Simulating Corporate Income Tax Reform Proposals with a DCGE Model
September 30, 2015
In partnership with the National Center for Policy Analysis, Beacon Hill Institute has released its dynamic computable general equilibrium (DCGE) model that measures the impact of tax changes on economic variables such as capital stock, employment and wages.
As tool for the NCPA's Tax Analysis Center, this model measures the effect of tax policy changes on all moving parts of the economy. For example, dynamic modeling can show potential unintended negative consequences of tax increases to employment, GDP growth and capital formation.
The current United States corporate tax rate, the highest in the developed world, sends jobs overseas and reduces wages of American workers. But the NCPA's DCGE model reveals that a hypothetical 50% reduction in the corporate tax rate would have the following results:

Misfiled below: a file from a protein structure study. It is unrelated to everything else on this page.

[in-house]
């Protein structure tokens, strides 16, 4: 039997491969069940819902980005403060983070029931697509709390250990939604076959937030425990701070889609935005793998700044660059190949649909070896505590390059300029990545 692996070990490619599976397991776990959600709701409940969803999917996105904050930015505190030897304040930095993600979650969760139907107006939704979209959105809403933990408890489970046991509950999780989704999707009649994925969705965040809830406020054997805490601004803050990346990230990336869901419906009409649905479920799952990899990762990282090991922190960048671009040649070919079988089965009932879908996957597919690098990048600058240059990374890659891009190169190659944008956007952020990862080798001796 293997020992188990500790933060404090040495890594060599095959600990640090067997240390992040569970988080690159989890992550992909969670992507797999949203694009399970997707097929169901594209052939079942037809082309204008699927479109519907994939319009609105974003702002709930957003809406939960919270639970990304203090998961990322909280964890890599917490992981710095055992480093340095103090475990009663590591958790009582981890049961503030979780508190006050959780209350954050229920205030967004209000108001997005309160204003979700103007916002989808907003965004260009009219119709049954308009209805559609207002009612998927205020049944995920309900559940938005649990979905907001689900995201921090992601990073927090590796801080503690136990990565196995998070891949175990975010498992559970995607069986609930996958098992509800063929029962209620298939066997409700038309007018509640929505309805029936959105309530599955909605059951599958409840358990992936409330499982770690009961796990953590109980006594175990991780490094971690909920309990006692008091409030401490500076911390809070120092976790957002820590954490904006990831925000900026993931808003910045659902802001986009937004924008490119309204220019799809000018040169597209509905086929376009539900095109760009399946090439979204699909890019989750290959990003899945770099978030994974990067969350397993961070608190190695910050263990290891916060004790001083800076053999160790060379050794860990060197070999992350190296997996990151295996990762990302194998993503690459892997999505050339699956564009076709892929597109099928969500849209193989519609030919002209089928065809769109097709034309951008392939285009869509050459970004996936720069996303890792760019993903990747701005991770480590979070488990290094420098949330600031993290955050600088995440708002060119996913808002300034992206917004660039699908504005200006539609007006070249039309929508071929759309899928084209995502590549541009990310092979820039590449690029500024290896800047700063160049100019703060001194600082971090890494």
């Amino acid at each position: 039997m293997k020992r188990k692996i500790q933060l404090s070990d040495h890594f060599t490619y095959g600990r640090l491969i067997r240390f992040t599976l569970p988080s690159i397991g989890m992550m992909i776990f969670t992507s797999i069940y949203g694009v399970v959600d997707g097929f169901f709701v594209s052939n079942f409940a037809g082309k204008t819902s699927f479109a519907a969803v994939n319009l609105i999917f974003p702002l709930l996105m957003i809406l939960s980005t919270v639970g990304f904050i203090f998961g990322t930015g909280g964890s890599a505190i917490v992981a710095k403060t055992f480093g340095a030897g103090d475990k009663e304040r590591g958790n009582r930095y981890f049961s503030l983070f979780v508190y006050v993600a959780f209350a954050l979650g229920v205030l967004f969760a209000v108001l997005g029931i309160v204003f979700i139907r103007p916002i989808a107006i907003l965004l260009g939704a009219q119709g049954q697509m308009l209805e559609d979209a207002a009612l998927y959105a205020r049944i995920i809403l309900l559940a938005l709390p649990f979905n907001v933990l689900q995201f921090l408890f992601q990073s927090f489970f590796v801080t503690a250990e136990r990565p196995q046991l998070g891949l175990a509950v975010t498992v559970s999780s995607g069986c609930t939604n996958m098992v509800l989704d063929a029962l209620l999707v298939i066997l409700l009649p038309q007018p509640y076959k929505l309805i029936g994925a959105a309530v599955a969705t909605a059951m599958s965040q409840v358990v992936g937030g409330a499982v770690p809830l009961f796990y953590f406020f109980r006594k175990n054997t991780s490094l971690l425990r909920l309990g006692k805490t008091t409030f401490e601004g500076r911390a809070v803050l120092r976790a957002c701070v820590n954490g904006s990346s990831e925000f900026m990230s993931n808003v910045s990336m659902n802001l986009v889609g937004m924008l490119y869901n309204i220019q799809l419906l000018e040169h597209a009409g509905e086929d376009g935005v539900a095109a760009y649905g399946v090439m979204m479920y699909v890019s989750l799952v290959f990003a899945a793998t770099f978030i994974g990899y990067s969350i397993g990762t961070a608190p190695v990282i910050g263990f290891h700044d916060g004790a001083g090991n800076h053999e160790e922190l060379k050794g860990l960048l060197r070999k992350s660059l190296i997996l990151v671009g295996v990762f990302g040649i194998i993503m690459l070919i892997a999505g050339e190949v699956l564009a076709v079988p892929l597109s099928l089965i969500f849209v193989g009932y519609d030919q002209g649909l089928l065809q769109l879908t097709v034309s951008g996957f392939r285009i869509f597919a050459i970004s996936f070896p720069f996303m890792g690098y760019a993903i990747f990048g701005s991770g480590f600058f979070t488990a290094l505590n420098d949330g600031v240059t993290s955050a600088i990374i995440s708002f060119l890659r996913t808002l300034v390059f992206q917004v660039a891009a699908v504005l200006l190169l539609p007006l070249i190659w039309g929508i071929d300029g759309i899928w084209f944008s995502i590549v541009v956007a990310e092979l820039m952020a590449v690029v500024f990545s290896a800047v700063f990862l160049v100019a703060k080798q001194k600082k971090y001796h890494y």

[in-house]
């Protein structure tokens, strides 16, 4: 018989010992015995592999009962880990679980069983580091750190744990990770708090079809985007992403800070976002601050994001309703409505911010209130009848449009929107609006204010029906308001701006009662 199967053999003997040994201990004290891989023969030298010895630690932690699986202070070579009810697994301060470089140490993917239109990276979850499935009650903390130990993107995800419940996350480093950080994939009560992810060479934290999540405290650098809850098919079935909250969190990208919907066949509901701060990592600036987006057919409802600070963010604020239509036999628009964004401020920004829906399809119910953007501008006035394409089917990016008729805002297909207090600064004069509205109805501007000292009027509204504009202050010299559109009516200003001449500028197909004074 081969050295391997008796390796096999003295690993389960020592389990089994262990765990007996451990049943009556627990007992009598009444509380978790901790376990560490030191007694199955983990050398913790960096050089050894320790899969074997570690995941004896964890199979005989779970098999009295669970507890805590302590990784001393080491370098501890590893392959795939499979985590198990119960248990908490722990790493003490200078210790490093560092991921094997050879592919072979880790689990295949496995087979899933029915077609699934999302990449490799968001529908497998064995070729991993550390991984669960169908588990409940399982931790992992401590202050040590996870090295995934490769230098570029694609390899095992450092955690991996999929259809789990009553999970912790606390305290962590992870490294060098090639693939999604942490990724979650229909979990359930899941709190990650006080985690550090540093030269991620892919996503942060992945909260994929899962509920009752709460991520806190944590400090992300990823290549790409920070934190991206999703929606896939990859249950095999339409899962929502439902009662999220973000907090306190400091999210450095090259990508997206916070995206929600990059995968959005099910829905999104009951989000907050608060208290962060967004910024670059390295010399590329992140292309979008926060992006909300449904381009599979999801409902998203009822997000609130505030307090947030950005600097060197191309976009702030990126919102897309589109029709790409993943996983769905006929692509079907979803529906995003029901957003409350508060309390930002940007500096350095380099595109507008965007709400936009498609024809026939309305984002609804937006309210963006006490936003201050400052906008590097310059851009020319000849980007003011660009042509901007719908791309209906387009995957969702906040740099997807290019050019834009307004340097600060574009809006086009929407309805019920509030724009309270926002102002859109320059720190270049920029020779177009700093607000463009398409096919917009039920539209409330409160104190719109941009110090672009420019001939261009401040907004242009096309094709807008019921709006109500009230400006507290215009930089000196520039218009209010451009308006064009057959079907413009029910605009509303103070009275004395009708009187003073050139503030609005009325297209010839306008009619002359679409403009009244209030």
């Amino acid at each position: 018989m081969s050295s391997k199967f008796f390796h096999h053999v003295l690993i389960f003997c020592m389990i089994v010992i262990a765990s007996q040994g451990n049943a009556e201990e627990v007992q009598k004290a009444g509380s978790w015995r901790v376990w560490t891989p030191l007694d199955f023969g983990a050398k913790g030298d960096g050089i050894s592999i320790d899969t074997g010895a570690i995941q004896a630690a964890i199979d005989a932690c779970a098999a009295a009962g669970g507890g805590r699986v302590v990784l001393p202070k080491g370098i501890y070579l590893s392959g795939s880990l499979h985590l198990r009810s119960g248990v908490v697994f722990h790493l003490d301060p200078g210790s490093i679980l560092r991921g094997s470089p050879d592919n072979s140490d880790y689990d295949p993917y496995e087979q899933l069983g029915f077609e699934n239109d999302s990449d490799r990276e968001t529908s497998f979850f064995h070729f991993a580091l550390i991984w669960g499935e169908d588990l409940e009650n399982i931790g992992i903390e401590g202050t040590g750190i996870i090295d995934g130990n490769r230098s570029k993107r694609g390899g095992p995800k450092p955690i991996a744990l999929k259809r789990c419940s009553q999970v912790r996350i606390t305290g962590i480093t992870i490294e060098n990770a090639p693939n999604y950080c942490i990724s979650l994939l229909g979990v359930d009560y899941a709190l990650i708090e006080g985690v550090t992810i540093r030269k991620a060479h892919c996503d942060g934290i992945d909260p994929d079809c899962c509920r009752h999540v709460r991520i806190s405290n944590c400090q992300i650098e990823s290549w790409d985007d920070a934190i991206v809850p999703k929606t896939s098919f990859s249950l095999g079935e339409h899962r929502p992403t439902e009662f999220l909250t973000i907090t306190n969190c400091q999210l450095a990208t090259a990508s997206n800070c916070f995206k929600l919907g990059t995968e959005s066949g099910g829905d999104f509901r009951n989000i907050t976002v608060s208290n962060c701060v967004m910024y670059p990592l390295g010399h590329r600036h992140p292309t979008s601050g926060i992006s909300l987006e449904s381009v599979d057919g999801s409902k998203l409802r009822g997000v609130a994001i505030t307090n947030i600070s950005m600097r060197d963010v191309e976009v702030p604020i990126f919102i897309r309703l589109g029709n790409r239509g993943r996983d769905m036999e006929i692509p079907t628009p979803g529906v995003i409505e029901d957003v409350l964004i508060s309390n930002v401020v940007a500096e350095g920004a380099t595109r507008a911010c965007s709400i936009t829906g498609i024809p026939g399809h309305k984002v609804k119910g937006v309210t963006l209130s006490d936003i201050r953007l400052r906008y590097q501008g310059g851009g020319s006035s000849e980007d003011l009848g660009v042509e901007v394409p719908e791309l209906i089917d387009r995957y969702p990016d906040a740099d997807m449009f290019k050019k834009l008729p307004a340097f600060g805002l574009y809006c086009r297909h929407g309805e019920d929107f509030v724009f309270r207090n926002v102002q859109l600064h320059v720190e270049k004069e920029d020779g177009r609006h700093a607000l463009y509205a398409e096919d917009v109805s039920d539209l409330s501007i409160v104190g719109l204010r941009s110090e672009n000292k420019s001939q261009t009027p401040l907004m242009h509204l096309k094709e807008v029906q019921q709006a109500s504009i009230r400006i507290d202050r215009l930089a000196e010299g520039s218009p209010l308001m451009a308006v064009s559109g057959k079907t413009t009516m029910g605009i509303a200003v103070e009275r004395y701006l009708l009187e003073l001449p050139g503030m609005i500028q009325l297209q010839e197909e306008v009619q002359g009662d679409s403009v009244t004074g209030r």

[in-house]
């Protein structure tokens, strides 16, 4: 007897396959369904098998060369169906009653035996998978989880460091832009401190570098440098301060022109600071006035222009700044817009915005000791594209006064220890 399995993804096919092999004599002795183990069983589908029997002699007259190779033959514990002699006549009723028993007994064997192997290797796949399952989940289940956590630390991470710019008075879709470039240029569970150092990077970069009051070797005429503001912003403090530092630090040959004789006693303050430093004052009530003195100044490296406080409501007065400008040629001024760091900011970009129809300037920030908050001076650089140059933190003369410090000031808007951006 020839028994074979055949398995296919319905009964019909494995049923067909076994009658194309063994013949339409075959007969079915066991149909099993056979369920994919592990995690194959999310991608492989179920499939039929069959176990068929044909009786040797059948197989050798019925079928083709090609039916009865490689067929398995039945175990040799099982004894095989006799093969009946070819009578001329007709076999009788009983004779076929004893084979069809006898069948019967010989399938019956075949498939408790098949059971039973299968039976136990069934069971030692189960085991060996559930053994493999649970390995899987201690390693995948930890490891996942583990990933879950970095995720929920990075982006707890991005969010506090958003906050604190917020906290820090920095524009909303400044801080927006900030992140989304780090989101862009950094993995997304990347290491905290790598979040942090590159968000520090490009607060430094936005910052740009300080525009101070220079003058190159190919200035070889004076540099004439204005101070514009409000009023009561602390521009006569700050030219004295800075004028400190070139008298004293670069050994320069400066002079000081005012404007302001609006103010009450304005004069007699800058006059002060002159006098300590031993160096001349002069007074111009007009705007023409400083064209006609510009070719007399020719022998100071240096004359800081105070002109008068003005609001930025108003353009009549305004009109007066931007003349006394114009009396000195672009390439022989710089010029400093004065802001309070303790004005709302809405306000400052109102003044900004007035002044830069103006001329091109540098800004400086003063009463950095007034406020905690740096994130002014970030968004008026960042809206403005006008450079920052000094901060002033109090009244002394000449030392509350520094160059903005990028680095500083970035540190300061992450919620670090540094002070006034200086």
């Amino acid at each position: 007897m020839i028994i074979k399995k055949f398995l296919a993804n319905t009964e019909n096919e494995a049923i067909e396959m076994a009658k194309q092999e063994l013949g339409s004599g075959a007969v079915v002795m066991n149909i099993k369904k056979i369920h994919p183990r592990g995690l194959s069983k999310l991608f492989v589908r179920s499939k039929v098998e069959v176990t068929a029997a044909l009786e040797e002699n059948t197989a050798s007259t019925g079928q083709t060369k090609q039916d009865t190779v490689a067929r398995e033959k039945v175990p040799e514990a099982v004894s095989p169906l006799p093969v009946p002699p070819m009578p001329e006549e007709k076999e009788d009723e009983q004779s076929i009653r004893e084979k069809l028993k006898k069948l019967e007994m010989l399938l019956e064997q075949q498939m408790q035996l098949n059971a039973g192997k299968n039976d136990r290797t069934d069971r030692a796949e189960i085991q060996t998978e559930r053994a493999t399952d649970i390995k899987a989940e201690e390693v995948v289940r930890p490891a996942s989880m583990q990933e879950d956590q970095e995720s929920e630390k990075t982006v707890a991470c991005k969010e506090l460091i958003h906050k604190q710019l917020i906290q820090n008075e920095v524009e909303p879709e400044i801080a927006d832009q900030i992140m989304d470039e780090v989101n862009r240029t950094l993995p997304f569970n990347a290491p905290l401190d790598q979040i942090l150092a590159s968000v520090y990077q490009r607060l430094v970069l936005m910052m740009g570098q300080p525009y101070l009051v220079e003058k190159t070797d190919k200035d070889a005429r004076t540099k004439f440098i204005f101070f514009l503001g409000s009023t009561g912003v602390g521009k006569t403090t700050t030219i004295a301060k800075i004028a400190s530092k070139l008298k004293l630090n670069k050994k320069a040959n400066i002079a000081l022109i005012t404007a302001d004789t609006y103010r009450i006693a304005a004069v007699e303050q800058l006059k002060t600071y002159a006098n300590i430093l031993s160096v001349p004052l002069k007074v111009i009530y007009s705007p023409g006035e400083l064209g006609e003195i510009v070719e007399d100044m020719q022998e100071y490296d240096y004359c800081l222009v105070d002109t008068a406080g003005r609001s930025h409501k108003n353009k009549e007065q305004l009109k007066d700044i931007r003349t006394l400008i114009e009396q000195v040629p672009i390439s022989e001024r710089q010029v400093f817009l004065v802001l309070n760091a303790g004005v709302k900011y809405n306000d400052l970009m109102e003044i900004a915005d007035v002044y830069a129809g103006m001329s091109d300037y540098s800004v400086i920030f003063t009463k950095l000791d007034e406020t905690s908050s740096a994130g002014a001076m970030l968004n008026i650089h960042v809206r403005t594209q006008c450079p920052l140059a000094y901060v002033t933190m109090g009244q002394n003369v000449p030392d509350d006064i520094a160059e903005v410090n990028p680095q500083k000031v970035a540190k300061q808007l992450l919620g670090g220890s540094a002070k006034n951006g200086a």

- Increase real GDP growth 1.6% in the first year, and by up to 4.3% in the 25th year.
- Increase investment 7.2% in the first year and by 8.1% in the 25th year.
- Increase employment 2.9% in the first year and 3.5% in the 25th year.
- Increase income for all earners, with the lowest 10% of earners seeing the largest increase in the first year.
In the end, high corporate taxes do not affect only the rich, they are passed on to workers in the form of lower wages.
Source: K. Bhattarai, J. Haughton, M. Head and D.G. Tuerck, "Simulating Corporate Income Tax Reform Proposals With a DCGE Model," National Center for Policy Analysis/Beacon Hill Institute, September 29, 2015.
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